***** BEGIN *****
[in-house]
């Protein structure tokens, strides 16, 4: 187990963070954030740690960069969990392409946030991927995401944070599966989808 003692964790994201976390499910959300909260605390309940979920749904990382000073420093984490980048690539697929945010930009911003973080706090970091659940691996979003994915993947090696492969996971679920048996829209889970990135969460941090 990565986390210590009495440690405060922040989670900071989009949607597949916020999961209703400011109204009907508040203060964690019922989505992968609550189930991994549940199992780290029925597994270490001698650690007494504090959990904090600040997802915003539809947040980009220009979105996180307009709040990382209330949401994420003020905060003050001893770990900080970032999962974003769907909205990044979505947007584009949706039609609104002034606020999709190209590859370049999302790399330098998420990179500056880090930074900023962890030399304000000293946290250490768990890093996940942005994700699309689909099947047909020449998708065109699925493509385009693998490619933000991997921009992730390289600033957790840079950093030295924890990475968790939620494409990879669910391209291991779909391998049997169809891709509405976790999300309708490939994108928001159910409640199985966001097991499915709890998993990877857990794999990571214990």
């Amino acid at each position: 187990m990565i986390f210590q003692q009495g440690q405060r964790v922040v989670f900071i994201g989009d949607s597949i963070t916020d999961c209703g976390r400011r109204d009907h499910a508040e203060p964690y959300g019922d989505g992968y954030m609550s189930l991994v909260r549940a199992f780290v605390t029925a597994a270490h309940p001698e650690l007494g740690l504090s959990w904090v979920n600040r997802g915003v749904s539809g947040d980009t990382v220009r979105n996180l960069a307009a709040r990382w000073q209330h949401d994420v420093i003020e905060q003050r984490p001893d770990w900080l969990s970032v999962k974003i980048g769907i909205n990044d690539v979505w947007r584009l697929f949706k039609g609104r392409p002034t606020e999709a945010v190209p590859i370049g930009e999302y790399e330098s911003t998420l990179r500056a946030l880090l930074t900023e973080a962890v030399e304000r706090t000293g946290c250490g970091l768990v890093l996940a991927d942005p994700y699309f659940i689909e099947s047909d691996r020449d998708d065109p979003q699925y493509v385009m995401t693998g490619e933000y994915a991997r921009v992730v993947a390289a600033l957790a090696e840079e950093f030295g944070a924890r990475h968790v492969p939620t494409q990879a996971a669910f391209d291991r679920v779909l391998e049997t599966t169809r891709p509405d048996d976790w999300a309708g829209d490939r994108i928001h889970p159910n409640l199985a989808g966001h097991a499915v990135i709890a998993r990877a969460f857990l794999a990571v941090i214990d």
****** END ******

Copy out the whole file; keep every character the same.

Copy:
[in-house]
């Protein structure tokens, strides 16, 4: 187990963070954030740690960069969990392409946030991927995401944070599966989808 003692964790994201976390499910959300909260605390309940979920749904990382000073420093984490980048690539697929945010930009911003973080706090970091659940691996979003994915993947090696492969996971679920048996829209889970990135969460941090 990565986390210590009495440690405060922040989670900071989009949607597949916020999961209703400011109204009907508040203060964690019922989505992968609550189930991994549940199992780290029925597994270490001698650690007494504090959990904090600040997802915003539809947040980009220009979105996180307009709040990382209330949401994420003020905060003050001893770990900080970032999962974003769907909205990044979505947007584009949706039609609104002034606020999709190209590859370049999302790399330098998420990179500056880090930074900023962890030399304000000293946290250490768990890093996940942005994700699309689909099947047909020449998708065109699925493509385009693998490619933000991997921009992730390289600033957790840079950093030295924890990475968790939620494409990879669910391209291991779909391998049997169809891709509405976790999300309708490939994108928001159910409640199985966001097991499915709890998993990877857990794999990571214990």
């Amino acid at each position: 187990m990565i986390f210590q003692q009495g440690q405060r964790v922040v989670f900071i994201g989009d949607s597949i963070t916020d999961c209703g976390r400011r109204d009907h499910a508040e203060p964690y959300g019922d989505g992968y954030m609550s189930l991994v909260r549940a199992f780290v605390t029925a597994a270490h309940p001698e650690l007494g740690l504090s959990w904090v979920n600040r997802g915003v749904s539809g947040d980009t990382v220009r979105n996180l960069a307009a709040r990382w000073q209330h949401d994420v420093i003020e905060q003050r984490p001893d770990w900080l969990s970032v999962k974003i980048g769907i909205n990044d690539v979505w947007r584009l697929f949706k039609g609104r392409p002034t606020e999709a945010v190209p590859i370049g930009e999302y790399e330098s911003t998420l990179r500056a946030l880090l930074t900023e973080a962890v030399e304000r706090t000293g946290c250490g970091l768990v890093l996940a991927d942005p994700y699309f659940i689909e099947s047909d691996r020449d998708d065109p979003q699925y493509v385009m995401t693998g490619e933000y994915a991997r921009v992730v993947a390289a600033l957790a090696e840079e950093f030295g944070a924890r990475h968790v492969p939620t494409q990879a996971a669910f391209d291991r679920v779909l391998e049997t599966t169809r891709p509405d048996d976790w999300a309708g829209d490939r994108i928001h889970p159910n409640l199985a989808g966001h097991a499915v990135i709890a998993r990877a969460f857990l794999a990571v941090i214990d």